The mission was a success. As part of Higginbotham’s assignment, she had to maneuver the SSRMS just inches away from the structure of the ISS while hurtling through space. She knew the exacting standards required for complex maneuvers in space were an important part of expanding our horizons.

“When we go back to the moon and on to Mars, I don’t think those operations are going to be any less complex than the ones that we are doing now, so it’s essential for us to master these skills now for us to continue with our exploration,” she said.

Higginbotham was scheduled to be part of the crew of STS-126 in 2008, but she left NASA for an opportunity in the private sector. Chicago’s Adler Planetarium honored her in 2007 with its Women in Space Science Award.

The space shuttle made its last flight in July 2011, with Belleville-born astronaut Sandra Magnus aboard as a mission specialist. Magnus was making the third space flight of a career that included a 133-day stay aboard the ISS over the winter of 2008-2009. On the last shuttle flight, aboard Atlantis, Magnus was the mission specialist charged with overseeing the transfer of more than 11,000 pounds of supplies to the ISS, an especially challenging task in the weightlessness of space where extra effort is required to get large mass objects moving and then stopped.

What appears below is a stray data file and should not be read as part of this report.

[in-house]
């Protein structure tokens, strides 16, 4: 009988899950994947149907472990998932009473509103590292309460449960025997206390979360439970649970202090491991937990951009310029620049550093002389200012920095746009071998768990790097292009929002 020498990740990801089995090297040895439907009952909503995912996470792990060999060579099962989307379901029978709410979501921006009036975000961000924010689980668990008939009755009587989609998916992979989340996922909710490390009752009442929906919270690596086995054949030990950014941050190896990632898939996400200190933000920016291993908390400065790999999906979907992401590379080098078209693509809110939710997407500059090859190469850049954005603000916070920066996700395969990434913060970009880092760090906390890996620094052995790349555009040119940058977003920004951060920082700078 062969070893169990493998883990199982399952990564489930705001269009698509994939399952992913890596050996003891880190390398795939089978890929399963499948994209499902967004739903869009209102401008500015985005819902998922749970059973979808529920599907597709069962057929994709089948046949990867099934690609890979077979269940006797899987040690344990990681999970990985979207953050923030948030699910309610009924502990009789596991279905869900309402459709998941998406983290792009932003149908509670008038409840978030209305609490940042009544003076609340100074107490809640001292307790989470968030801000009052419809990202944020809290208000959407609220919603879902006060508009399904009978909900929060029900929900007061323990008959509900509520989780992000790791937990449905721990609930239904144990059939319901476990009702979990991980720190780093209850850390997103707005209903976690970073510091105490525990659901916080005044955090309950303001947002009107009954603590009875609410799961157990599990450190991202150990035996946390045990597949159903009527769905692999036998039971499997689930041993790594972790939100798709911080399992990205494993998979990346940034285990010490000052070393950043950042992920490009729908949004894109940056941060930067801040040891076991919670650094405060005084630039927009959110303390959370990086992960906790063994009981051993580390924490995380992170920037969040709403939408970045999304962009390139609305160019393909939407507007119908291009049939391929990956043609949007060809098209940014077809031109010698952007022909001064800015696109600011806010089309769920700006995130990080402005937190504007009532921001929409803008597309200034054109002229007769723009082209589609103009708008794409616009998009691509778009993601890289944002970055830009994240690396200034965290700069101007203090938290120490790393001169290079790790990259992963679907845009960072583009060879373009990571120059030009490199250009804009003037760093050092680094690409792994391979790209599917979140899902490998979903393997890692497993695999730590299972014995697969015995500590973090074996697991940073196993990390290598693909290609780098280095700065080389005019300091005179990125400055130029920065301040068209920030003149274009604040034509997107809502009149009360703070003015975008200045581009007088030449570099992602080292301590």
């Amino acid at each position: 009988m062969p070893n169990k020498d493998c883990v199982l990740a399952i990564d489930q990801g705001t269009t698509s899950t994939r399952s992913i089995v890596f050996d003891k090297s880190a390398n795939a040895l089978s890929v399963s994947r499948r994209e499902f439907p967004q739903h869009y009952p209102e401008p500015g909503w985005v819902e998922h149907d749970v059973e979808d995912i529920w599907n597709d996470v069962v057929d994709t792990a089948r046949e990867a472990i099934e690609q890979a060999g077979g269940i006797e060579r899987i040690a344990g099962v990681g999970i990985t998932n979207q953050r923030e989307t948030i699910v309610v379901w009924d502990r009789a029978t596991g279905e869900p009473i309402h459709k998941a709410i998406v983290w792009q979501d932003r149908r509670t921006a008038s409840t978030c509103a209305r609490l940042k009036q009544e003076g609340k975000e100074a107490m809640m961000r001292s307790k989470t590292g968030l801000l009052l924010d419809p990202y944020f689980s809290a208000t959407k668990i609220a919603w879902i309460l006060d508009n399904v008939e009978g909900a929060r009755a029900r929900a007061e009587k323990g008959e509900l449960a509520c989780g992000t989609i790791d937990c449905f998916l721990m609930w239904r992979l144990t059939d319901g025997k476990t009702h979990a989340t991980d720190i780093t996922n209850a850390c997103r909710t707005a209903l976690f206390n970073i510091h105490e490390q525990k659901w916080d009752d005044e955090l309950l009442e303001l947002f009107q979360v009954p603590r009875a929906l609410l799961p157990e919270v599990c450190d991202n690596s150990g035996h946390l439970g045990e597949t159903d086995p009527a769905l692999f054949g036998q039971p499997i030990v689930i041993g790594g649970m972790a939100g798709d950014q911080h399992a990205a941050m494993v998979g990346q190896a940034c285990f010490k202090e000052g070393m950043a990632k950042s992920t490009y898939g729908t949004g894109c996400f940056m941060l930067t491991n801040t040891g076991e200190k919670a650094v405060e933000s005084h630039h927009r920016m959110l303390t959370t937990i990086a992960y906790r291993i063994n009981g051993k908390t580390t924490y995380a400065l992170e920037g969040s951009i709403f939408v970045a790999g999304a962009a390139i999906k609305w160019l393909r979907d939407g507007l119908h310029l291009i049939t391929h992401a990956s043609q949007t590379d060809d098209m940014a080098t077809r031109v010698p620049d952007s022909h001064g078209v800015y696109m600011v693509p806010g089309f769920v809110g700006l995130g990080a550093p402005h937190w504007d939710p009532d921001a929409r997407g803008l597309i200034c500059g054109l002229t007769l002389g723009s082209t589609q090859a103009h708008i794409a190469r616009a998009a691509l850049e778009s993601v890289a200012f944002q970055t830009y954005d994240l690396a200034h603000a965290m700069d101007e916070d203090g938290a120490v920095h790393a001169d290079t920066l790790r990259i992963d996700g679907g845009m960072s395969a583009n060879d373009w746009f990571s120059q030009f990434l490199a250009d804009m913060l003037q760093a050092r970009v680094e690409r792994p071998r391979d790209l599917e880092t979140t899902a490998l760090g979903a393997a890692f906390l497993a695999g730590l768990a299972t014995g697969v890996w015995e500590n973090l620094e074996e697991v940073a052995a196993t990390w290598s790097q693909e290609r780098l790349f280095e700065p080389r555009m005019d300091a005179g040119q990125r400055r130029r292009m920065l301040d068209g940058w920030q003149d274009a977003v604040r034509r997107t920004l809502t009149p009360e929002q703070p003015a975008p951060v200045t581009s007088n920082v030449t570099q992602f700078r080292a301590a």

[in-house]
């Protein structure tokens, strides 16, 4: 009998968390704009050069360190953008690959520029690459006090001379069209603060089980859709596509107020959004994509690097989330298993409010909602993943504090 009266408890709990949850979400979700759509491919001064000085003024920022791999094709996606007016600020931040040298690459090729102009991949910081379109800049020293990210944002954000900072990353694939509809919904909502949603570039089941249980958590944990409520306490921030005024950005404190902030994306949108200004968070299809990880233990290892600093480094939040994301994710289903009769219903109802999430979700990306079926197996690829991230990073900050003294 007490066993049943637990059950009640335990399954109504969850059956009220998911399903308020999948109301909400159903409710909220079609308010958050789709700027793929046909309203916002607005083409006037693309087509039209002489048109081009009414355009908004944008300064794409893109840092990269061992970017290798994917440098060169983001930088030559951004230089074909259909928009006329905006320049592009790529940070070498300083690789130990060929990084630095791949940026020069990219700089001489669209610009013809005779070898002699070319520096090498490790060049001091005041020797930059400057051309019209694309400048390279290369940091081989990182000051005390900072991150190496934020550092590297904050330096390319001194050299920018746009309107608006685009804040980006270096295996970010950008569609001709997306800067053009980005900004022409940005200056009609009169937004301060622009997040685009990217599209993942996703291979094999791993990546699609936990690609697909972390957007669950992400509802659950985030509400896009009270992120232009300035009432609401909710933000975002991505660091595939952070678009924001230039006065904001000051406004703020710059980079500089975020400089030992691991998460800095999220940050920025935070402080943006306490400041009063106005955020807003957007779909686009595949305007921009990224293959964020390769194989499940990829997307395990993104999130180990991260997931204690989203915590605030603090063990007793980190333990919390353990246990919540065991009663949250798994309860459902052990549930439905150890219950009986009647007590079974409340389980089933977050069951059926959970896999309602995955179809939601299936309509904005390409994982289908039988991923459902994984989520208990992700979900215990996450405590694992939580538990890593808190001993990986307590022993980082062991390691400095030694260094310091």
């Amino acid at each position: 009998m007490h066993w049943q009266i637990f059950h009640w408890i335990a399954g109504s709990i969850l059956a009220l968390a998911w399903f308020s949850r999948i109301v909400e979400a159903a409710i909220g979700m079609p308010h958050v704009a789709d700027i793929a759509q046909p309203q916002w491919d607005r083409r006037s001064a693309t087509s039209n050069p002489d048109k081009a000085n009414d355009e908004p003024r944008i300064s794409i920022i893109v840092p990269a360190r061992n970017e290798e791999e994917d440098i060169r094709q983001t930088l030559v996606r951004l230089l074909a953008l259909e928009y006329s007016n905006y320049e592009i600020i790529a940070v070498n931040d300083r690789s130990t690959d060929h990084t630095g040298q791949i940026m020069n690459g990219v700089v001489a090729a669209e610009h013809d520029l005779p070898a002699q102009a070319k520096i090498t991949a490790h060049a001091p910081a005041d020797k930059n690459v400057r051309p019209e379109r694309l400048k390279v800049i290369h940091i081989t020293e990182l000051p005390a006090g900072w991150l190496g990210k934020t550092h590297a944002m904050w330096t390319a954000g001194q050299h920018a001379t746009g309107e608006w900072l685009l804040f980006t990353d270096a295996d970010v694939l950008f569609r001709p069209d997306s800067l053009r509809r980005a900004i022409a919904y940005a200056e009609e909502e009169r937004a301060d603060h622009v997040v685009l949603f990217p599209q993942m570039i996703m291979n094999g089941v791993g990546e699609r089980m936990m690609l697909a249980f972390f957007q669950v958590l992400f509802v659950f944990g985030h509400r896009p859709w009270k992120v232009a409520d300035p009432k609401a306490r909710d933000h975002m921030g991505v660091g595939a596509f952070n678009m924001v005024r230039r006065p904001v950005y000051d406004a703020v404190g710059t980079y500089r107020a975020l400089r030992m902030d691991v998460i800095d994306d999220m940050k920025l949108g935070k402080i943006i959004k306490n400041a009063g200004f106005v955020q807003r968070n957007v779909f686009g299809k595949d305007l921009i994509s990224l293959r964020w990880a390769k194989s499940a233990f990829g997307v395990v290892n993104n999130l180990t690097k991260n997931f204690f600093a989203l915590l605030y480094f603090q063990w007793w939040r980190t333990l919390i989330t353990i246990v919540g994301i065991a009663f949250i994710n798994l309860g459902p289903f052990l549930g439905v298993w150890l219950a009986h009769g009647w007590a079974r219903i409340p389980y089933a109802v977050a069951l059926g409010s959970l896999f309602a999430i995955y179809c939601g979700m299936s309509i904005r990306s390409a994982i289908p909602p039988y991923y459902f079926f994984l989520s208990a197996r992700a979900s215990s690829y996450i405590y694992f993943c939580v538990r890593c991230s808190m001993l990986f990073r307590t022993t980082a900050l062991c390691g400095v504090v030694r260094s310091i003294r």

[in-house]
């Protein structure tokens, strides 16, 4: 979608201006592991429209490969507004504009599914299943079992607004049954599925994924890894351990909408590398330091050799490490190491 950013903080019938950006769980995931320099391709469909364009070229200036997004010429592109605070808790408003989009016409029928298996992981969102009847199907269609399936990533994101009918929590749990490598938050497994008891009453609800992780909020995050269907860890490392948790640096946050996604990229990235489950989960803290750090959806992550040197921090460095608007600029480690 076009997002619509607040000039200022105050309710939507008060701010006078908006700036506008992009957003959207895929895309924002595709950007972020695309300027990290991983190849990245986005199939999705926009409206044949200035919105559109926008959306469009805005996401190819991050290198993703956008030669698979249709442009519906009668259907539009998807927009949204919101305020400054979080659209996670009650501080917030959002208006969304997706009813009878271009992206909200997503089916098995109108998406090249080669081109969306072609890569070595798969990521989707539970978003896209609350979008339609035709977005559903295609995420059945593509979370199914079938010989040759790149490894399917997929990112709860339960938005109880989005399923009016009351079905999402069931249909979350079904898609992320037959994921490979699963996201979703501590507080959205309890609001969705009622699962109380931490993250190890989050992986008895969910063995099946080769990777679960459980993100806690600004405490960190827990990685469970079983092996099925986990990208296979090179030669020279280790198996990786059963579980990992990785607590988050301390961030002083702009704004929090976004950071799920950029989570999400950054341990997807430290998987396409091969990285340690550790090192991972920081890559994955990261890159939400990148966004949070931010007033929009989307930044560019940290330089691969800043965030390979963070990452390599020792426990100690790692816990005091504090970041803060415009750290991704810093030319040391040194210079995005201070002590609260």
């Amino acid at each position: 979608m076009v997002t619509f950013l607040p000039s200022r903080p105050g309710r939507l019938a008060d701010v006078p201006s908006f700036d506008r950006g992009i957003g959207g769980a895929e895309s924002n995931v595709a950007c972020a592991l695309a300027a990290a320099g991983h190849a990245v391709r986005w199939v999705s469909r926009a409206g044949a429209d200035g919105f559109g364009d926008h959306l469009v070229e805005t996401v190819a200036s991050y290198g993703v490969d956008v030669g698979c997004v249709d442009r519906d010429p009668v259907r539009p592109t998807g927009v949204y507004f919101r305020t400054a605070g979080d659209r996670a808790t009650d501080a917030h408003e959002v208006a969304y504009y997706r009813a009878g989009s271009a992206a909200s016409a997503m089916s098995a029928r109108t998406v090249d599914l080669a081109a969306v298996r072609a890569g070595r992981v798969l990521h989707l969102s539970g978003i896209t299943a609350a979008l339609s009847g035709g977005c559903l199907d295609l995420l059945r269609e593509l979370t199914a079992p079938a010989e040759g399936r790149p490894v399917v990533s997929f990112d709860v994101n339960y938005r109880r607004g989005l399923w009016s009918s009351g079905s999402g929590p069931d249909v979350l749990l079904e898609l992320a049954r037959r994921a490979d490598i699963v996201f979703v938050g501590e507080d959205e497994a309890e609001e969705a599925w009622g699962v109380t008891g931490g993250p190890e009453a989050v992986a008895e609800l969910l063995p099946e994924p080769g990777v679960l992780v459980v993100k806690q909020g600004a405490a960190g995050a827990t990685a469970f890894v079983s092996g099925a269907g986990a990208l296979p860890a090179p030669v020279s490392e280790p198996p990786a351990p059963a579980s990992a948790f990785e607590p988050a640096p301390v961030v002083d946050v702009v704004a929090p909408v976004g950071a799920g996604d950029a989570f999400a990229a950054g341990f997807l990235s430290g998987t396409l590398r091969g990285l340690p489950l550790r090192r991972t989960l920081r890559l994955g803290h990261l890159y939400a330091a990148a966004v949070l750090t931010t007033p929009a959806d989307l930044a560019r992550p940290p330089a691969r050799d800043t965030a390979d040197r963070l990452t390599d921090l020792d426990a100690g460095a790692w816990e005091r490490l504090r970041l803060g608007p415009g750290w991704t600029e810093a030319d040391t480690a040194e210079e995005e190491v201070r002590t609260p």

Sandra H. Magnus simulates a parachute drop into water. 
Magnus earned a degree in electrical engineering from the Missouri University of Science and Technology and a Ph.D. in materials science from Georgia Tech. She worked with McDonnell-Douglas aviation in the late 1980s on a new stealth aircraft for the Navy before joining NASA in 1996.